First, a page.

This is an excerpt from Social Dance-3rd Edition by Judy Patterson Wright.
Rhythmic Step Pattern for Cha-Cha
The rhythmic step pattern for cha-cha combines a break step (two weight changes in two counts to execute a change of direction that propels the body in a new direction on each step) with a triple step (three weight changes in two counts) that is executed twice for a total of eight counts. The break step is an agility move that alternates a forward-to-backward or a backward-to-forward direction change. The triple step is called the cha-cha-cha steps. The downbeat in cha-cha music occurs on count 1, or the first beat of each four-beat measure, while the break step occurs on counts 2, 3. The styling of breaking on count two fits the music best, which changed in the 1980s. A common way to count the cha-cha rhythmic step pattern starts with the break step as follows: 2, 3, 4, &-1. Because it takes two measures, or eight counts, and two repetitions of the cha-cha rhythmic step pattern before your starting foot is free again, you may count each measure using the cues 2, 3, 4-&-1; 2, 3, 4-&-1. Or, alternatively, you may count two measures of music together as follows: 2, 3, 4, &-5, 6, 7, 8, &-1 which places the forward break step and replace step on counts 2, 3, and the backward break step and replace step on counts 6, 7. Either method of counting the two measures is acceptable.
The cha-cha-cha steps (triple step) may be executed while traveling to either the right or the left side or in a forward or in a backward direction. When you move to the side, you are following an H-shaped floor path (see figure 11.1). This floor path is very versatile for sideward travel and offers many variation options. Thus, the basic H floor path is considered home base for executing the cha-cha rhythmic step pattern. Come back to the basic H floor path after doing selected cha-cha variations that will be covered in the drills.
Both partners execute the cha-cha rhythmic step pattern by splitting it into two halves defined by the direction of the break steps: a forward half basic includes a forward break step, and a backward half basic includes a backward break step. The follower does the mirror reverse. For example, when the leader is breaking forward, then the follower is breaking backward. And, when the leader travels to his left side on the cha-cha-cha steps, the follower is executing them to her right side, and vice versa. Each direction for the break step is described separately. Each half basic takes one measure.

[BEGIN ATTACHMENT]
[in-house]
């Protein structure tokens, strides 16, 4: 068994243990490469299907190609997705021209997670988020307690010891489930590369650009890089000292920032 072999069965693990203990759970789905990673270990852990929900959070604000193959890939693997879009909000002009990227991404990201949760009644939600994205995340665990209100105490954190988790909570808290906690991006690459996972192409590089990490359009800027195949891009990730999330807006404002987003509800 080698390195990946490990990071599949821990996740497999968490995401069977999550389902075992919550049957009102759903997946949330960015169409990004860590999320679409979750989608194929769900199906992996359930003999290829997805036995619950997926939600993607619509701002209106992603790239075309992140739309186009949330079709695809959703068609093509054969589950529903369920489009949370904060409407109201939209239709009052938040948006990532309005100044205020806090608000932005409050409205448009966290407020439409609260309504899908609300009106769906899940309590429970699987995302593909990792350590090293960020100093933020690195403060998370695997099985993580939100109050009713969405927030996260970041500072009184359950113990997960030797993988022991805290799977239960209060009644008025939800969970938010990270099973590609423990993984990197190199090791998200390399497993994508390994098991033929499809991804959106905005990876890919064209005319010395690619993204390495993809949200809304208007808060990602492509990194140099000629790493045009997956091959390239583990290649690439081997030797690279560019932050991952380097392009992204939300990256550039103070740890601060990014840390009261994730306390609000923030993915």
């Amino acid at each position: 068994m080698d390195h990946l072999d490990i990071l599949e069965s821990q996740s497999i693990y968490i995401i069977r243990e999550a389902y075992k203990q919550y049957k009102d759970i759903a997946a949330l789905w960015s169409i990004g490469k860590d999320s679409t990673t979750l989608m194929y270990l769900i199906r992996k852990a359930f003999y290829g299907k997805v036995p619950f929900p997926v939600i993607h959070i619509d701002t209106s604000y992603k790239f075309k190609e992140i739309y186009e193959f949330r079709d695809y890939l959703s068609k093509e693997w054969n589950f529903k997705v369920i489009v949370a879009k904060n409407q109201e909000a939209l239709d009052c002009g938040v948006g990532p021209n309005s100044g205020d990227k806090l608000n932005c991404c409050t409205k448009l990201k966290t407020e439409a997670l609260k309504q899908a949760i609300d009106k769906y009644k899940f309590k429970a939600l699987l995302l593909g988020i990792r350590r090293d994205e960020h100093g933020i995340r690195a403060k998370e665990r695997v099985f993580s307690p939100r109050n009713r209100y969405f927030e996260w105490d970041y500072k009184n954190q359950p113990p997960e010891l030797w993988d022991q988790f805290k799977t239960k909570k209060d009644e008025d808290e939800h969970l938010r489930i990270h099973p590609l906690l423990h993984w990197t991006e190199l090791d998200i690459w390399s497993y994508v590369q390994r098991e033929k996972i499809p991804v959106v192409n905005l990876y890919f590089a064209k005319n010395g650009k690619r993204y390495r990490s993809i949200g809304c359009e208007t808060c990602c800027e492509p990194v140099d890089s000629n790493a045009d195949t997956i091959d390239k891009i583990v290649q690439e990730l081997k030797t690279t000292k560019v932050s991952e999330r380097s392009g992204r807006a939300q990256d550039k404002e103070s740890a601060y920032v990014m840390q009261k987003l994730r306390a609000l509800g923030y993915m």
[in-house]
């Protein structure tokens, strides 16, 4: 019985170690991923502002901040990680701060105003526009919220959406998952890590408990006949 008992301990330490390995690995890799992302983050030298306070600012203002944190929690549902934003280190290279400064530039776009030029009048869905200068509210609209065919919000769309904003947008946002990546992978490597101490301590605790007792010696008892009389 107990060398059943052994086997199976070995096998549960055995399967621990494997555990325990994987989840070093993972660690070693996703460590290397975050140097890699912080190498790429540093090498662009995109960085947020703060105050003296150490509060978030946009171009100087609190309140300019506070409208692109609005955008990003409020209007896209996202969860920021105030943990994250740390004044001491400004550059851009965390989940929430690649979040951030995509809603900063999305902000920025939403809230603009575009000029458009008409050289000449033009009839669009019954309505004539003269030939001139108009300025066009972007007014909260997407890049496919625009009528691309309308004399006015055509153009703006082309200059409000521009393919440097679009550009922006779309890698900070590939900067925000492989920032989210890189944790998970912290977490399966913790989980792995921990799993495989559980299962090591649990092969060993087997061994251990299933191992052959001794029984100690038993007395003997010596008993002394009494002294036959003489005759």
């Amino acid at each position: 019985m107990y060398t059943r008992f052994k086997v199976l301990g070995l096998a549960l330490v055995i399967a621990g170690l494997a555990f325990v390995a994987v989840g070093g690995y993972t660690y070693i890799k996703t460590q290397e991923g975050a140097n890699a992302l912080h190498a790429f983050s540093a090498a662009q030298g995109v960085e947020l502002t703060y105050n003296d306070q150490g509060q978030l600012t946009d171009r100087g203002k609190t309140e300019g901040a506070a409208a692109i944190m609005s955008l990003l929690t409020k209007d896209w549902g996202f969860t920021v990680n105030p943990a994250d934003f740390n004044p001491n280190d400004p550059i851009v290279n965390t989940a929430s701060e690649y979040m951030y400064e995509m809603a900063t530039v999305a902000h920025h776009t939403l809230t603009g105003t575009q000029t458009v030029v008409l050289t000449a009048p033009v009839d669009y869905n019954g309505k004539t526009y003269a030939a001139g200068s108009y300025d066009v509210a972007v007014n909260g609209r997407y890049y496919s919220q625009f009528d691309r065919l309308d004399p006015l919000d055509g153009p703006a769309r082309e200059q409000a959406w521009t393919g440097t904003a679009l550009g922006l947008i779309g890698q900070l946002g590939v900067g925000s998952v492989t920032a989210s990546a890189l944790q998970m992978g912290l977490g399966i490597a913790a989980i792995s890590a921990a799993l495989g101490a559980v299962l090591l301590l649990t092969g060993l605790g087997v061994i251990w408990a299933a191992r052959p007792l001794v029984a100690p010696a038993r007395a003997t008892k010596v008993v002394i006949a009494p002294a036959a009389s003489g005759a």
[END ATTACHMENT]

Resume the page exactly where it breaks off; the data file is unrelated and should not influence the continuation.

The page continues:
Forward Half Basic
Your left foot should be free to initiate the forward break portion of the cha-cha rhythmic step pattern that completes half of the basic H floor path. For the first weight change on count 2, place your left foot forward and shift your weight onto that foot. For the second weight change on count 3, shift your weight back onto your right foot using a replace step by lifting and lowering that foot in its original location. Throughout the break step weight changes, keep your upper torso centered above both feet, rather than letting your upper torso move beyond your base of support. Your left foot is now free to execute a triple step (stepping left, right, left) on counts 4-&-1 as you move either to your left side, or backward, on the cha-cha-cha steps.
Backward Half Basic
Your right foot should be free to initiate the backward break portion of the cha-cha rhythmic step pattern that completes half of the basic H-shaped floor path. For the first weight change on count 2, place the ball of your right foot slightly behind the heel of your left foot and transfer your weight onto only the ball of your right foot yet place your whole foot on the floor as you slightly lift your left foot off the floor. On the second weight change on count 3, transfer your weight forward onto your left foot, replacing your weight and keeping that foot in its original location. As you execute the backward break step, you need to keep your upper torso centered above both feet, much like an agility drill so that you can quickly shift your weight, or like marching in place. Now your right foot is free to execute a triple step (right, left, right) on counts 4-&-1 as you move either to your right side, or forward, on the cha-cha-cha steps.
The rhythmic step pattern for the cha-cha may be initiated from a shine position, a one- or two-hands-joined position, or a closed position. Figure 11.2 shows various ways that you might organize the counts and footwork for repeating the eight-count cha-cha rhythmic step pattern. Some cues will be more helpful to you than others. Select those cues that most help you retain how to execute each half of the rhythmic step pattern whether traveling to the side, or alternating forward and backward, on the triple step. Notice that the forward half basic always starts with your left foot (and a forward break), while the backward half basic always starts with your right foot (and a backward break).
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